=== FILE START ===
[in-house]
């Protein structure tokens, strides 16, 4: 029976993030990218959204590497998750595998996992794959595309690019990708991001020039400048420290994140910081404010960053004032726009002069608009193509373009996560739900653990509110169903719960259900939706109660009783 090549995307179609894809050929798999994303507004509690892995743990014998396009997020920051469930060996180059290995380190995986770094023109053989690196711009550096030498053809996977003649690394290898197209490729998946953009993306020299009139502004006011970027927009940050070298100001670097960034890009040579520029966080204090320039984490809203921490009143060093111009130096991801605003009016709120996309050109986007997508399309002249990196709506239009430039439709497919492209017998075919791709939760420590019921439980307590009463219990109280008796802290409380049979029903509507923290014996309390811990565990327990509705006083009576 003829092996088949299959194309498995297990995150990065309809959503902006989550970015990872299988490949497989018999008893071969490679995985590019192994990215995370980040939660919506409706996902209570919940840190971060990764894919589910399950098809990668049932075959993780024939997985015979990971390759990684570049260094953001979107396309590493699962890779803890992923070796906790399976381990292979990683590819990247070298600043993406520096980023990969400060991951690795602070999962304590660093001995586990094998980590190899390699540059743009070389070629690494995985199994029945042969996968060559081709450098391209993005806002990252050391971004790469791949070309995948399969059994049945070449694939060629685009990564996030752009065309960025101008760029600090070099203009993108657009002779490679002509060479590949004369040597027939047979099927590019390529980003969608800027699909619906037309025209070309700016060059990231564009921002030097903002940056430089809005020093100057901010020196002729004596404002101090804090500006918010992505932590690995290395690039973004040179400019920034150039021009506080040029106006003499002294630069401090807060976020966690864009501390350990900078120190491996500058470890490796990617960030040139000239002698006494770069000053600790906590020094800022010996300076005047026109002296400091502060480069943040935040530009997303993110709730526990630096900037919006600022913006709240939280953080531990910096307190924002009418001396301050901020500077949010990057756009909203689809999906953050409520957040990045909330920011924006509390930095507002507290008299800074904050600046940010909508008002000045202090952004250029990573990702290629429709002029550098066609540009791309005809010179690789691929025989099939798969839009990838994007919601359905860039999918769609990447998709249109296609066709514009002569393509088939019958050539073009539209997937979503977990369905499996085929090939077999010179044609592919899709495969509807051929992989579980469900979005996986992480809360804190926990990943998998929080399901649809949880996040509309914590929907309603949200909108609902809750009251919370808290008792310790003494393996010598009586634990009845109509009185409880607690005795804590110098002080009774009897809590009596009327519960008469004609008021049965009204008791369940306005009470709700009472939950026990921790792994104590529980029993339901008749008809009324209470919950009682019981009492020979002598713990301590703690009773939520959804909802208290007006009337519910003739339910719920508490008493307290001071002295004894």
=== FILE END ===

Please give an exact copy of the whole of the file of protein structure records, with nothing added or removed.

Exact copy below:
[in-house]
């Protein structure tokens, strides 16, 4: 029976993030990218959204590497998750595998996992794959595309690019990708991001020039400048420290994140910081404010960053004032726009002069608009193509373009996560739900653990509110169903719960259900939706109660009783 090549995307179609894809050929798999994303507004509690892995743990014998396009997020920051469930060996180059290995380190995986770094023109053989690196711009550096030498053809996977003649690394290898197209490729998946953009993306020299009139502004006011970027927009940050070298100001670097960034890009040579520029966080204090320039984490809203921490009143060093111009130096991801605003009016709120996309050109986007997508399309002249990196709506239009430039439709497919492209017998075919791709939760420590019921439980307590009463219990109280008796802290409380049979029903509507923290014996309390811990565990327990509705006083009576 003829092996088949299959194309498995297990995150990065309809959503902006989550970015990872299988490949497989018999008893071969490679995985590019192994990215995370980040939660919506409706996902209570919940840190971060990764894919589910399950098809990668049932075959993780024939997985015979990971390759990684570049260094953001979107396309590493699962890779803890992923070796906790399976381990292979990683590819990247070298600043993406520096980023990969400060991951690795602070999962304590660093001995586990094998980590190899390699540059743009070389070629690494995985199994029945042969996968060559081709450098391209993005806002990252050391971004790469791949070309995948399969059994049945070449694939060629685009990564996030752009065309960025101008760029600090070099203009993108657009002779490679002509060479590949004369040597027939047979099927590019390529980003969608800027699909619906037309025209070309700016060059990231564009921002030097903002940056430089809005020093100057901010020196002729004596404002101090804090500006918010992505932590690995290395690039973004040179400019920034150039021009506080040029106006003499002294630069401090807060976020966690864009501390350990900078120190491996500058470890490796990617960030040139000239002698006494770069000053600790906590020094800022010996300076005047026109002296400091502060480069943040935040530009997303993110709730526990630096900037919006600022913006709240939280953080531990910096307190924002009418001396301050901020500077949010990057756009909203689809999906953050409520957040990045909330920011924006509390930095507002507290008299800074904050600046940010909508008002000045202090952004250029990573990702290629429709002029550098066609540009791309005809010179690789691929025989099939798969839009990838994007919601359905860039999918769609990447998709249109296609066709514009002569393509088939019958050539073009539209997937979503977990369905499996085929090939077999010179044609592919899709495969509807051929992989579980469900979005996986992480809360804190926990990943998998929080399901649809949880996040509309914590929907309603949200909108609902809750009251919370808290008792310790003494393996010598009586634990009845109509009185409880607690005795804590110098002080009774009897809590009596009327519960008469004609008021049965009204008791369940306005009470709700009472939950026990921790792994104590529980029993339901008749008809009324209470919950009682019981009492020979002598713990301590703690009773939520959804909802208290007006009337519910003739339910719920508490008493307290001071002295004894």